Posted by Shannon, January 2015
Luke Sultan used to drink Coke a couple of times a week without thinking about how much sugar it contained. Now he doesn't drink Coke or other sugary drinks at all – and he feels great for it.
The 38-year-old who is originally an Eastern Arrernte and Gurindji man from Central Australia says his health and a desire to lose weight motivated him to cut back.
Luke, who now lives in Fitzroy and works for the Aboriginal and Torres Strait Islander health team at cohealth, said "I used to drink a lot of coke so it was a bit of a process to cut back. It got to the point where I was quite worried about my health and I really wanted to lose weight. I went from drinking Coke and sugary drinks to Coke Zero and other diet soft drinks before cutting them out all together. Now I didn't even drink juice. I only drink water or soda water."
Luke's decision to stop drinking sugary drinks was part of a bigger lifestyle change in which he lost over 30 kilograms through healthy eating and physical activity.
Luke admits that cutting back on soft drink was quite difficult at first, but he stuck at it and soon felt better for it.
"When I first stopped drinking sugary drinks I felt like I was craving them. You could say it was like an addiction. When I didn't have one I would feel flat and felt like I had no energy and drinking diet soft drinks just felt a bit empty," he says.
"But after about two or three weeks of doing it I was fine. It soon got to the point where I couldn't imagine going back to my old ways.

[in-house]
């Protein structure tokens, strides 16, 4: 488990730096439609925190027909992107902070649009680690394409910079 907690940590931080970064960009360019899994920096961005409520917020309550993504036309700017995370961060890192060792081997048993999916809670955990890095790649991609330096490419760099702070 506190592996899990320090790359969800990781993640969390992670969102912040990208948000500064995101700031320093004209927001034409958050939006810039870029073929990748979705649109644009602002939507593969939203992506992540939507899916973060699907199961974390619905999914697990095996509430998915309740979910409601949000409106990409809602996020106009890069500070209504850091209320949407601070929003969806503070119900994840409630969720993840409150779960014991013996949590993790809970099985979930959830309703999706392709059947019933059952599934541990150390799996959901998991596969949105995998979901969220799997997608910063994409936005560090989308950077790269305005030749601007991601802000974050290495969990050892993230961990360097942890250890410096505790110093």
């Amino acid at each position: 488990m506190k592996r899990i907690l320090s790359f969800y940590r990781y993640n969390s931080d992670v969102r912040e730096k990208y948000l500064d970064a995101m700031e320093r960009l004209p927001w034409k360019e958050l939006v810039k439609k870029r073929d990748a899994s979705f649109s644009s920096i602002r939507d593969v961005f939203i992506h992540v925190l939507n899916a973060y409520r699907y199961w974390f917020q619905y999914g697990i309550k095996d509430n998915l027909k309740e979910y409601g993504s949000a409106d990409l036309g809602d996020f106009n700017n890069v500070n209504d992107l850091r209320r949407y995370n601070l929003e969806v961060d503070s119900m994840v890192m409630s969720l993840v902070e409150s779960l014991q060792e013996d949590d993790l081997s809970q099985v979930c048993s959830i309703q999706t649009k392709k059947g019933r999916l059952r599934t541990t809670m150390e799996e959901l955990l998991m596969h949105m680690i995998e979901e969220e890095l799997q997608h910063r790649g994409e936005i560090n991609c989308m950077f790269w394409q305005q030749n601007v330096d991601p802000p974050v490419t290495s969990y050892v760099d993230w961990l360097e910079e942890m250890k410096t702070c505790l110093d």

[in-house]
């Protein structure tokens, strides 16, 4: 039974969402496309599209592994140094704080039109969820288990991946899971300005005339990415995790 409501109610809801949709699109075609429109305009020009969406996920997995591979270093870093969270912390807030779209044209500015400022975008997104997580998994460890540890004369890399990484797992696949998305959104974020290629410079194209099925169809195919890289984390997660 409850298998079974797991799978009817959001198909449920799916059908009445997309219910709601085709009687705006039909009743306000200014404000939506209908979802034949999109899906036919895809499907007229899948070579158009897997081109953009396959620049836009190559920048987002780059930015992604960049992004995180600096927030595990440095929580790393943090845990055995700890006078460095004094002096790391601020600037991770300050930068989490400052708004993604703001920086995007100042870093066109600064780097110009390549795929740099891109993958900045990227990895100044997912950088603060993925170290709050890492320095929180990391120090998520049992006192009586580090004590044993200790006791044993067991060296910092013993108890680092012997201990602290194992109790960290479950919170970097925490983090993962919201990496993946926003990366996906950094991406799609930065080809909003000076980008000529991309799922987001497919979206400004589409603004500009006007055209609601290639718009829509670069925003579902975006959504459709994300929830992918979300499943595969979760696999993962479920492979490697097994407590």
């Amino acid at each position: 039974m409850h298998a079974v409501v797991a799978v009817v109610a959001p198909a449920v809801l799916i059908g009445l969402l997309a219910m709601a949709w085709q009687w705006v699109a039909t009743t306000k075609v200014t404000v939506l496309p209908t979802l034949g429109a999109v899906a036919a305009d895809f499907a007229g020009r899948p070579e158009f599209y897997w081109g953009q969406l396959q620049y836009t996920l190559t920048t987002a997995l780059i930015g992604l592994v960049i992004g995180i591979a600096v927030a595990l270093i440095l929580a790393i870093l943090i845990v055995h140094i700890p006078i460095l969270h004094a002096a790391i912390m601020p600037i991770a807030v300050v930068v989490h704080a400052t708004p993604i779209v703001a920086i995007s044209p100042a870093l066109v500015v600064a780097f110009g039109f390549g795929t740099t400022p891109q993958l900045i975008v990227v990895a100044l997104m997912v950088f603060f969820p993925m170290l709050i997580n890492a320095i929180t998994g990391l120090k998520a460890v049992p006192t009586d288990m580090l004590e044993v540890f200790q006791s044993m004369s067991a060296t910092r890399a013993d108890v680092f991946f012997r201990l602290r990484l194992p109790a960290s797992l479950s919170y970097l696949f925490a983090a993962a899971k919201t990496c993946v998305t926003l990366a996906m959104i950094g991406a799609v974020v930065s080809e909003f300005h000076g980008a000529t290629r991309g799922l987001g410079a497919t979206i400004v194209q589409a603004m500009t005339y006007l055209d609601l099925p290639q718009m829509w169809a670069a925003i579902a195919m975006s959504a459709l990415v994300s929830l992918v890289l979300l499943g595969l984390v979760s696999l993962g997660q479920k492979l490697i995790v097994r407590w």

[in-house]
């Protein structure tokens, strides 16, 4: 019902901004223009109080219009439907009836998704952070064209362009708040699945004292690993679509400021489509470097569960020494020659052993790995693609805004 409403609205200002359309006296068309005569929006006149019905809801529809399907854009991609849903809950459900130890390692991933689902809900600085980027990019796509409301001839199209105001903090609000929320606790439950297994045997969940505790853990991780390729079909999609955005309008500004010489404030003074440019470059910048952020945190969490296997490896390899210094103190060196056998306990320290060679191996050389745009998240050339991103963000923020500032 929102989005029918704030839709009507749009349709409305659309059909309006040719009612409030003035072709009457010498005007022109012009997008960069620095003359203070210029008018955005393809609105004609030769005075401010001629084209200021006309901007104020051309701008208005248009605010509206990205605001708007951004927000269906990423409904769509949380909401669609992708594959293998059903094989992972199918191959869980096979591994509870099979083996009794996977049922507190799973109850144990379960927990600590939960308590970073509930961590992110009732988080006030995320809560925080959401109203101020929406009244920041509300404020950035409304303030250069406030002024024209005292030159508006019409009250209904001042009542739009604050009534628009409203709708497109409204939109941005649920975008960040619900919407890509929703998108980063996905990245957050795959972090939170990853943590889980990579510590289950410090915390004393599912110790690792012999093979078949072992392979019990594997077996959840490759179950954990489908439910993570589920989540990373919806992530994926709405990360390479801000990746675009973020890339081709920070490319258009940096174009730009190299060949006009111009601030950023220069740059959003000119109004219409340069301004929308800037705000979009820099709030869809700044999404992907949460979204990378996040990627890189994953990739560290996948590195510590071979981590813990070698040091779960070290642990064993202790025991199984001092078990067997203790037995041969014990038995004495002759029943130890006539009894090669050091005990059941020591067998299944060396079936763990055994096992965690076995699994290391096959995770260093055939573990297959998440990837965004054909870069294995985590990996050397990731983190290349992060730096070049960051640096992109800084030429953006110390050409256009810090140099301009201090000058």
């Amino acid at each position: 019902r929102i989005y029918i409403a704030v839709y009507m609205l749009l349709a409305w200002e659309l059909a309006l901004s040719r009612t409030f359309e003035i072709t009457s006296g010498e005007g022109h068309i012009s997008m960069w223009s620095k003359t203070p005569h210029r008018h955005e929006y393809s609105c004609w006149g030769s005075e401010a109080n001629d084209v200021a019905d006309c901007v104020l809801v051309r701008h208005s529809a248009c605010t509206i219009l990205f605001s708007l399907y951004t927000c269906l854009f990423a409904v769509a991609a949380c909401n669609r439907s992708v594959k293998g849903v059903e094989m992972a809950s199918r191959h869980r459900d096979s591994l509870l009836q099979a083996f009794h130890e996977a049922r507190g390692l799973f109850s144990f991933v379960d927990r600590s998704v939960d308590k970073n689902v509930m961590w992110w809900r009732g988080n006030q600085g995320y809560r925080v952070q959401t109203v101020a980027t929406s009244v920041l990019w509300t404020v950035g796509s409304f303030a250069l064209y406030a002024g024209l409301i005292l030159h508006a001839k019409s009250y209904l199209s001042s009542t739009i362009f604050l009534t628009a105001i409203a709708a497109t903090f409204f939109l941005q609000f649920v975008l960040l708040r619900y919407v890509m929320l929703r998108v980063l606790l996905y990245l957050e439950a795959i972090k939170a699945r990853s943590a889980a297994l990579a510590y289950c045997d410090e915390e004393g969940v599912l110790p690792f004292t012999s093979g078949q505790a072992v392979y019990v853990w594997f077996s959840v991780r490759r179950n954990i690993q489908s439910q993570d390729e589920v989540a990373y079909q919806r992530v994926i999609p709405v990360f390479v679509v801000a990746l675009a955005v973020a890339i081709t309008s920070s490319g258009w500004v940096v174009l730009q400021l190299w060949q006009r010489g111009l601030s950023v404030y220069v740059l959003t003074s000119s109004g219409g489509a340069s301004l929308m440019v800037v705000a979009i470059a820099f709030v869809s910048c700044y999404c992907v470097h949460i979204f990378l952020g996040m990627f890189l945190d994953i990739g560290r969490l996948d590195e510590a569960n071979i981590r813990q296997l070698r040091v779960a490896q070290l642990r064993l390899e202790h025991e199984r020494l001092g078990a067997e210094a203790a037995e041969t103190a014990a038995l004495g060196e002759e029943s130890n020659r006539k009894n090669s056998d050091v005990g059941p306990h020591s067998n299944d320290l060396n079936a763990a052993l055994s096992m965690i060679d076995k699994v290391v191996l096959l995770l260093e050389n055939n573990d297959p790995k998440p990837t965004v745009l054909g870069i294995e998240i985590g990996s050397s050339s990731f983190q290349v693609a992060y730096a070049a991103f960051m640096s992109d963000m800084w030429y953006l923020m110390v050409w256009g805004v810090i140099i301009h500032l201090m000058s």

"I thought I needed them for energy but it turns out it was fake energy and I have much more energy now that I don't drink them."
For other people who want to follow Luke's lead and rethink their sugary drink, he has this advice:
"To start with it seems like a hard thing to do, but you've got to start somewhere. Even if you can't cut them out completely at first, it's worth trying to cut back.
"Just try to make decisions not to have as many sugary drinks and it will get easier. It's important for your overall health."
Rethink Sugary Drink and the Victorian Aboriginal Community Controlled Health Organisation Inc (VACCHO) have partnered to highlight the significant health problems associated with sugary drink consumption and to encourage Victorian Aboriginal community members to reduce their intake of sugary drinks.
As part of the collaboration, the health groups have created a video to challenge Victorian Aboriginal community members to ‘rethink' their sugary drink consumption.
With around 16 teaspoons of sugar in a 600mL bottle of soft drink, the video asks: "If you wouldn't eat 16 teaspoons of sugar, why would you drink it?"
Sugary drinks, or sugar sweetened beverages, include all non-alcoholic water based beverages with added sugar such as non-diet soft drinks, energy drinks, fruit drinks, sports drinks and cordial.
Follow these tips and reduce your sugary drink consumption:
Rethink Sugary Drink is a partnership between Cancer Council Australia, Diabetes Australia and Heart Foundation (Victoria), and aims to raise awareness of the amount of sugar in sugar-sweetened beverages and encourage Australians to reduce their consumption. Rethink Sugary Drink is proudly supported by Australian Dental Association Inc, Nutrition Australia, National Stroke Foundation, Victorian Aboriginal Community Controlled Health Organisation (VACCHO), Dental Health Services Victoria and Kidney Health Australia. Visit www.rethinksugarydrink.org.au for more information.
Visit www.rethinksugarydrink.org.au for more information.